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Orange County officials are pushing to re-open community pools, and potentially youth sports like soccer, as two supervisors question why they’re still shut down amid the coronavirus pandemic.


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Both public and private community pools have been closed for weeks under health directives seeking to slow the spread of the virus. That’s now generating pushback from Orange County officials, who plan on sending a letter asking for state approval to re-open them.

Other large counties, including Los Angeles and Riverside, recently allowed the re-opening of pools at apartment complexes or owned by homeowners’ associations, as long as they follow health guidelines like requiring physical distancing and not allowing large groups.

It appeared Orange County hadn’t requested such a re-opening as of Tuesday afternoon. But that could be about to change.

The push in OC was led Tuesday by supervisors Don Wagner and Michelle Steel, who in recent weeks have called for many closure orders to be lifted.

“[I would ask that] we proactively get in front of the governor and get in front of the state, and push to get the pools open. Because to me, this is just silly that we aren’t,” Wagner said at Tuesday’s meeting of the county Board of Supervisors.

“Yeah it is,” replied Supervisor Michelle Steel. “Because how are you going to transmit the, you know, virus through water, now?”

“In chlorinated water,” Wagner said.

“Yeah. Exactly,” said Steel.

Wagner also called for the county to try to get youth sports back up and running as soon as possible.

“And the fields, the sports. The kids need to be out playing soccer and [baseball]. Let’s try to get that going as well. It is past time to do that I think,” Wagner said.

The other three supervisors didn’t weigh in, other than Supervisor Doug Chaffee asking if private community pools are also shut down under the state’s orders.

The current shut-down applies to all pools that require a health permit from the county, which includes most pools owned by homeowners’ associations, said Dr. Clayton Chau, director of the county Health Care Agency.

He and county CEO Frank Kim said they would be sending a letter to the state seeking permission to let pools re-open.

“Please submit that right away,” Steel said. “We will,” said Chau.

Public pools at community centers are not allowed to re-open under the Stage 2 that Orange County and most counties in California are in, according to the state. But privately-owned pools owned by apartment complexes and homeowners associations have been allowed to re-open in counties like LA and Riverside, with limitations.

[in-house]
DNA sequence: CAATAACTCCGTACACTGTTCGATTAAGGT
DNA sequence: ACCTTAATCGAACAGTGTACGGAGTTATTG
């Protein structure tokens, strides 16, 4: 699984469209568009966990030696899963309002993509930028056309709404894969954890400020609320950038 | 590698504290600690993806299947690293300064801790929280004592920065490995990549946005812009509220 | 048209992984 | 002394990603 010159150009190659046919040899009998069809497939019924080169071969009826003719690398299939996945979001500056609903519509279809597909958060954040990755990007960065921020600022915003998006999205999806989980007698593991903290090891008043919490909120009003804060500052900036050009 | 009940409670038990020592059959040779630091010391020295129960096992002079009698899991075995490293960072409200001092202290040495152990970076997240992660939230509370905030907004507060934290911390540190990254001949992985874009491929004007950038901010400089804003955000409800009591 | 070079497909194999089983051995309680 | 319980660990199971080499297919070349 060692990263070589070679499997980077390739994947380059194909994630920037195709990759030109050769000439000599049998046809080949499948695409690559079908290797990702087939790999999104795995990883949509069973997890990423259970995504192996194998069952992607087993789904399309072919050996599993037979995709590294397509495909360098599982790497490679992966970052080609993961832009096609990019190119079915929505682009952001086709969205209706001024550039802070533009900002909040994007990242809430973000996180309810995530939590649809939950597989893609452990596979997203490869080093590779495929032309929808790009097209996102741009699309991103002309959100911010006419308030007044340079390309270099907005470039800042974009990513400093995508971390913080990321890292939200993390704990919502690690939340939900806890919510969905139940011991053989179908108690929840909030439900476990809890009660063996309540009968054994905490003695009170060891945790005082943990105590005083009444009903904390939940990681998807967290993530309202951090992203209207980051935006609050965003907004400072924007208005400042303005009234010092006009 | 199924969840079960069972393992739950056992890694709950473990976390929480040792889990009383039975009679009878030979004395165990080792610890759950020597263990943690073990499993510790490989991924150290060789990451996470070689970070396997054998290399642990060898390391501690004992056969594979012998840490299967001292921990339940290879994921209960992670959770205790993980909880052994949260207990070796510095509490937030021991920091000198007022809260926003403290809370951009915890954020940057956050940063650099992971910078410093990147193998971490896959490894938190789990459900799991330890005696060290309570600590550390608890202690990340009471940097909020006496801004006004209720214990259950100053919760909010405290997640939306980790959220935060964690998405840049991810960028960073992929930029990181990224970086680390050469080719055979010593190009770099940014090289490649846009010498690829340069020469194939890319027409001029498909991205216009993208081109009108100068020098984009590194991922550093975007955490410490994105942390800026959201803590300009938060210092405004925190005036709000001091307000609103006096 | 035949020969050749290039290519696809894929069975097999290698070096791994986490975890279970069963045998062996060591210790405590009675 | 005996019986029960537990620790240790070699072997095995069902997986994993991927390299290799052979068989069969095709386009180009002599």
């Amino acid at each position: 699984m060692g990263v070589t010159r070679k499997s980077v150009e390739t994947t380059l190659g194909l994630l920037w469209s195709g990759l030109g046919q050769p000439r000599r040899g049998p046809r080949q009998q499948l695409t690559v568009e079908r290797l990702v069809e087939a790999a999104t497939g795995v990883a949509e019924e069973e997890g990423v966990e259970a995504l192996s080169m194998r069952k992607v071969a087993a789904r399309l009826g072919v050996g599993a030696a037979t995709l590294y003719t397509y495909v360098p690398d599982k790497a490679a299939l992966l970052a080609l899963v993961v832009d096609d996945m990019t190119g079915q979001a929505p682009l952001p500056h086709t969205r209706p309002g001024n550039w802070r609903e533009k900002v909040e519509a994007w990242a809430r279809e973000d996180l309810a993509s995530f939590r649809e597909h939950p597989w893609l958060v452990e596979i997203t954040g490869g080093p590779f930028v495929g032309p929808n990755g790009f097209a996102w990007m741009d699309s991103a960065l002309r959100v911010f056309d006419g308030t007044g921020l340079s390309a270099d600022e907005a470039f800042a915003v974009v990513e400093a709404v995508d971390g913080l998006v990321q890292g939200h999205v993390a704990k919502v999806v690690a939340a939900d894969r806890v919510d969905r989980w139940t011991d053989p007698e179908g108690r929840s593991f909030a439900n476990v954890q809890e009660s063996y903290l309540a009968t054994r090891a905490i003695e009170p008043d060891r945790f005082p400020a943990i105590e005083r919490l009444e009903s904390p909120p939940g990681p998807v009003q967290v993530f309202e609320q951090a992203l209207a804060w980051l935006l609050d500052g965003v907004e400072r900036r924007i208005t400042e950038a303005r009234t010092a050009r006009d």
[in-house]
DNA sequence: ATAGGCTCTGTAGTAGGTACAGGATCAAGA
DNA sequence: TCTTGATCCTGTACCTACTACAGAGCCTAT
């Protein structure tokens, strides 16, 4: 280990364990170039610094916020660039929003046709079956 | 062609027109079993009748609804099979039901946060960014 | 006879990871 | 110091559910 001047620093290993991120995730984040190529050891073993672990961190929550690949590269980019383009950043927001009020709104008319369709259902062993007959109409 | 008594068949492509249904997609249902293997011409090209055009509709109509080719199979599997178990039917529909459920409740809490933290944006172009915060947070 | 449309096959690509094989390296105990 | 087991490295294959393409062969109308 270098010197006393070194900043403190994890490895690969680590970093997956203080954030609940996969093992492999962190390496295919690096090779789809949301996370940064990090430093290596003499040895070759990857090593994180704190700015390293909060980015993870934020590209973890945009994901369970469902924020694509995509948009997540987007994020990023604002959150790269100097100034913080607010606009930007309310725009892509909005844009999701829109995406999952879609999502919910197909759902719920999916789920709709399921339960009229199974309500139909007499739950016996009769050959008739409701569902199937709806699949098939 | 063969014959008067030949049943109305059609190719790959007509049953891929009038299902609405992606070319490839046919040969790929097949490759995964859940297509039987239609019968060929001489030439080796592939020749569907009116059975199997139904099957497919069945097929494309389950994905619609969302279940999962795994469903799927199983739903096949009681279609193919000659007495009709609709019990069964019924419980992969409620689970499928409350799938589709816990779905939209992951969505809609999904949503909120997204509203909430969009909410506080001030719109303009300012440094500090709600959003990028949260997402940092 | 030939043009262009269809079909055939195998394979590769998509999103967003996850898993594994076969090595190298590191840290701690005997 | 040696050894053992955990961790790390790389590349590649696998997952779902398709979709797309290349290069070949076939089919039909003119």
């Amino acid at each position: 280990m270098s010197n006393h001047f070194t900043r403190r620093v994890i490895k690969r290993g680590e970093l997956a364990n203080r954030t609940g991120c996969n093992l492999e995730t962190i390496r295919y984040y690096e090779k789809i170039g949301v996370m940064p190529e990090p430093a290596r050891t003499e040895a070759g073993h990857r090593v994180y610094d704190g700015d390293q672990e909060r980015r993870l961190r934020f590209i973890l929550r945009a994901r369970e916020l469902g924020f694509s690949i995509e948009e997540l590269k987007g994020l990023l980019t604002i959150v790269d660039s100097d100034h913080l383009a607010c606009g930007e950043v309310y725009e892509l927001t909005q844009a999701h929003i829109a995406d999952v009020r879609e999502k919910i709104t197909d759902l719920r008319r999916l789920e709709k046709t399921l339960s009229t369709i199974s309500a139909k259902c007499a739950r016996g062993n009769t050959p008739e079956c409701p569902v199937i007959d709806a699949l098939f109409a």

Wagner and Steel’s push came just after pleas by Kenny Hrabik, who said his business has been decimated at the country club he owns, which has a pool, in the gated Coto de Caza community.

“I’ve now been closed for 10 weeks, and we are bleeding. So whatever you can do to try to get our businesses open, we need help,” said Hrabik, who owns the Coto Valley Country Club.

“We’ve lost proms, we’ve lost weddings, we’ve lost our gym, we’ve lost our membership for our pool. We’ve lost quite a bit. We can’t even do swim lessons [for] children. And so what I’m begging you is to do whatever you can to get our pools open,” he added.

“We’re ready to open our pools.”

He questioned why pools in Los Angeles County and other areas have been allowed to re-open, while those in Orange County have not.

Los Angeles County’s health officer issued an order last week allowing pools in private communities, but not public pools, to re-open with limitations.

In Orange County, Tuesday’s discussion suggested county officials had not requested permission to re-open pools but would be sending a letter soon making the request.

Coronavirus continues to spread in Orange County, health officials said Tuesday.

As of Monday, there were 292 people hospitalized with coronavirus in Orange County, including 121 people in intensive care, according to mandatory data reported by hospitals to the state.

County officials said 213 additional infections were confirmed Monday, 10 of which were from nursing homes.

Steel asked where the other 203 infections came from.

“That would be the general community,” Chau replied. “It means that people are still getting infected.”

Nick Gerda covers county government for Voice of OC. You can contact him at ngerda@voiceofoc.org.

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